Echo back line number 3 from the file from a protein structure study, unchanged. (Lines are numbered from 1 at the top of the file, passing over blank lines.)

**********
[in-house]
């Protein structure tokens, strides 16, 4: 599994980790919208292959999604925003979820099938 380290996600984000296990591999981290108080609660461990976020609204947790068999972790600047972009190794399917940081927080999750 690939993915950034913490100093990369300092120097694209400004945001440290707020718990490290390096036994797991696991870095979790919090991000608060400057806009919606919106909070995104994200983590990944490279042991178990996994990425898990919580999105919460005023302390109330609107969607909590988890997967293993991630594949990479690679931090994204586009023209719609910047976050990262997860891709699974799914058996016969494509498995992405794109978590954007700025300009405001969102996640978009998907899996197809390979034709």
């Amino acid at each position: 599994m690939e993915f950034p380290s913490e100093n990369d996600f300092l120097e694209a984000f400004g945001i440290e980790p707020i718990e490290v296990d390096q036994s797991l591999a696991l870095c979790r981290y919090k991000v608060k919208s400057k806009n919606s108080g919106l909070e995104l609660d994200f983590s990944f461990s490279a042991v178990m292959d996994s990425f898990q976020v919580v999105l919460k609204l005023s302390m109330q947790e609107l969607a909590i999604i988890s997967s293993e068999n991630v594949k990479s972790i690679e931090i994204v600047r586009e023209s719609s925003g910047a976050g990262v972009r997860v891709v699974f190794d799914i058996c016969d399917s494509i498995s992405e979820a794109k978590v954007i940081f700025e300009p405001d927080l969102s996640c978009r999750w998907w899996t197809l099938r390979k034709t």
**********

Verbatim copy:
């Amino acid at each position: 599994m690939e993915f950034p380290s913490e100093n990369d996600f300092l120097e694209a984000f400004g945001i440290e980790p707020i718990e490290v296990d390096q036994s797991l591999a696991l870095c979790r981290y919090k991000v608060k919208s400057k806009n919606s108080g919106l909070e995104l609660d994200f983590s990944f461990s490279a042991v178990m292959d996994s990425f898990q976020v919580v999105l919460k609204l005023s302390m109330q947790e609107l969607a909590i999604i988890s997967s293993e068999n991630v594949k990479s972790i690679e931090i994204v600047r586009e023209s719609s925003g910047a976050g990262v972009r997860v891709v699974f190794d799914i058996c016969d399917s494509i498995s992405e979820a794109k978590v954007i940081f700025e300009p405001d927080l969102s996640c978009r999750w998907w899996t197809l099938r390979k034709t």